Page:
Sen. Hillary Rodham Clinton outlined an aggressive 100-day presidential agenda on Tuesday and Sen. Barack Obama promised to “play offense for working Americans,” both rivals observing something of a lull in an increasingly personal Democratic nomination struggle.
One week before the Pennsylvania primary, Clinton was jolted with a fresh reminder that party elders have no appetite for a campaign that drags into the convention in late August. Rep. Barney Frank, D-Mass., said the candidate who trails in the delegate chase should quit by June 3. “Probably sooner,” he told The Associated Press in an interview.
The former first lady currently trails Obama by 136 delegates in the AP count, and the odds are poor that she will be able to overtake Obama by the time the primaries end on the first Tuesday in June.
Clinton became the third of the three remaining presidential hopefuls to appear before newspaper editors at their convention, following appearances by Obama and Republican Sen. John McCain on Monday.
She accused Bush of having expanded executive power to the detriment of the Constitution, while often operating in secrecy.
“I’ll end the use of signing statements to rewrite the laws Congress has passed. I’ll shut down Guantanamo, disavow torture, and restore the right of habeas corpus,” she said.
“And I’ll end the practice of using executive privilege as a shield against the public’s right to know and Congress’s duty to oversee the president.”
Clinton’s 100-day agenda included the start of a troop withdrawal from Iraq and submitting a budget to Congress that rolls back some of Bush’s tax cuts. She also promised to sign bills he has vetoed to expand federal embryonic stem-cell research and broaden government-supported health care to millions of lower-income children who now go without.
“In short, starting from Day One, the Bush-Cheney era will be over in name and in practice,” she said at a meeting of the Newspaper Association of America.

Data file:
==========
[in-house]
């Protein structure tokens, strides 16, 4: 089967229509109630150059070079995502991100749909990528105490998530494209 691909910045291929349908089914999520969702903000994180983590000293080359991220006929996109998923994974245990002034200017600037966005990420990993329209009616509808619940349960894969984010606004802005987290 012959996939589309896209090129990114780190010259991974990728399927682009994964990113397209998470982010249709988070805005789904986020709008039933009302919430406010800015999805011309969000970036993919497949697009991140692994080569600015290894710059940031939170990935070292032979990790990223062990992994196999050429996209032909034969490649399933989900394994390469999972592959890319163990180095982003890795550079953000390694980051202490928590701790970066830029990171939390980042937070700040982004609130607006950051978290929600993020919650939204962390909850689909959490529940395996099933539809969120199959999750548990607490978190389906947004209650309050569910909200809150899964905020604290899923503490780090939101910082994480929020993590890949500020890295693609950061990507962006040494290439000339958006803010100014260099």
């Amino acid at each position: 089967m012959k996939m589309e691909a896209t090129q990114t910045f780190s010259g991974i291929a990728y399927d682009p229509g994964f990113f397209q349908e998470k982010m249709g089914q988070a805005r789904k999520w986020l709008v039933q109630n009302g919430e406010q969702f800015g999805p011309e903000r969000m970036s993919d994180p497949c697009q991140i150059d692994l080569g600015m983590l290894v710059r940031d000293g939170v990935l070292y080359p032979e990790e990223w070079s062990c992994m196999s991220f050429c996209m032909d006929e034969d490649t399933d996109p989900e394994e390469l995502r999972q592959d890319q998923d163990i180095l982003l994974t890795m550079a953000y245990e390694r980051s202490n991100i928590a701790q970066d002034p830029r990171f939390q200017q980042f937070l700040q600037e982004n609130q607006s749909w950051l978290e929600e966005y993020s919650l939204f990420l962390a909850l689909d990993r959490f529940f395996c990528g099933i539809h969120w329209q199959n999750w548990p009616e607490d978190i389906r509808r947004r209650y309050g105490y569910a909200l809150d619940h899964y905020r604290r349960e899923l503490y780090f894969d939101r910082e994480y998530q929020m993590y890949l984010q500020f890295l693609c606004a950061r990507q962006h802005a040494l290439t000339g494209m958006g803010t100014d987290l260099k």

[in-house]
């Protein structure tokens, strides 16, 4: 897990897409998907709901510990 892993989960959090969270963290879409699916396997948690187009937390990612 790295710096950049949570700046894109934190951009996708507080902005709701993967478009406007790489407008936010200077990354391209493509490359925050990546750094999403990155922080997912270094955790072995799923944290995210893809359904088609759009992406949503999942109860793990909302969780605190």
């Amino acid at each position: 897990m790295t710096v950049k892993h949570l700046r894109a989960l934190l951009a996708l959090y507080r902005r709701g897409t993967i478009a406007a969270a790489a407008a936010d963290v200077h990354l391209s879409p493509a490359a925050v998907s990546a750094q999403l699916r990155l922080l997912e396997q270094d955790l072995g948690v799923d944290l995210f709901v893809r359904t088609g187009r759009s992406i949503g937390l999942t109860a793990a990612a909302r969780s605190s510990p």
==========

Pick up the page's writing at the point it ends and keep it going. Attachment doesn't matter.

For his part, Obama promised a union audience he would reverse a decision by Bush that effectively lowered wages for construction crews on government projects, and he mocked McCain in the process.
“He seems to think Davis-Bacon is something that comes from a pig farm,” Obama said, referring to the law that covers wages on government construction projects.
Like Clinton, Obama said he was ready to move away from Bush’s policies.
“We’re ready to play offense for the minimum wage. We’re ready to play offense for retirement security,” he said.
In tone and substance, the two speeches marked a change in the campaign rhetoric that has held sway since the weekend, when a furor erupted over Obama’s remark that residents of small towns cling to religion and guns out of bitterness over their economic plight.
Clinton and her campaign surrogates have criticized him virtually nonstop in the days since, suggesting he is an elitist who would lead the party to defeat this fall.
For his part, Obama has struggled to overcome the fallout from the worst gaffe of his 15-month campaign for the White House, and on Sunday, accused Clinton in turn of posing as a supporter of gun rights despite her longtime record in favor of gun control.
If the personal rhetoric was tempered, the Clinton campaign signaled it was not ready to let go of the issue.
Late Monday, aides unveiled a new television commercial that they said will run in Pennsylvania. It features several unidentified younger men and women criticizing Obama for his remarks. “It just shows how out of touch Barack Obama is,” says one man.
Obama countered with an ad of his own. It asserts that voters are rejecting Clinton’s attacks, and shows him saying, “When we get past the politics of division and distraction and we start actually focusing on what we have in common, there’s nothing we can’t accomplish.”
Frank’s comments were the latest in a string of signals from party officials who are eager for the nominating campaign to end so the party can unify for the fall campaign against McCain. If anything, his remarks carried extra weight because of his long-standing support for Clinton and his status as a superdelegate.
In recent weeks, party officials who are neutral have called for a reasonably quick end to the campaign.
Senate Majority Leader Harry Reid of Nevada has said he hopes a winner will emerge quickly after the final primaries, and Speaker Nancy Pelosi of California said she does not believe the nearly 800 superdelegates should overturn the verdict of the voters.
Once the prohibitive front-runner, Clinton’s hopes of winning the nomination now rest on her ability to finish the primary season with a series of strong victories, beginning next week in Pennsylvania.
She then must persuade enough superdelegates — party officials who are not picked by the voters — that she is a more electable candidate than Obama, and overtake him in the weeks immediately after the primary season ends on June 3 in Montana and South Dakota.
So far, despite the furor over his remarks, Obama has not lost the public support of any previously committed superdelegate.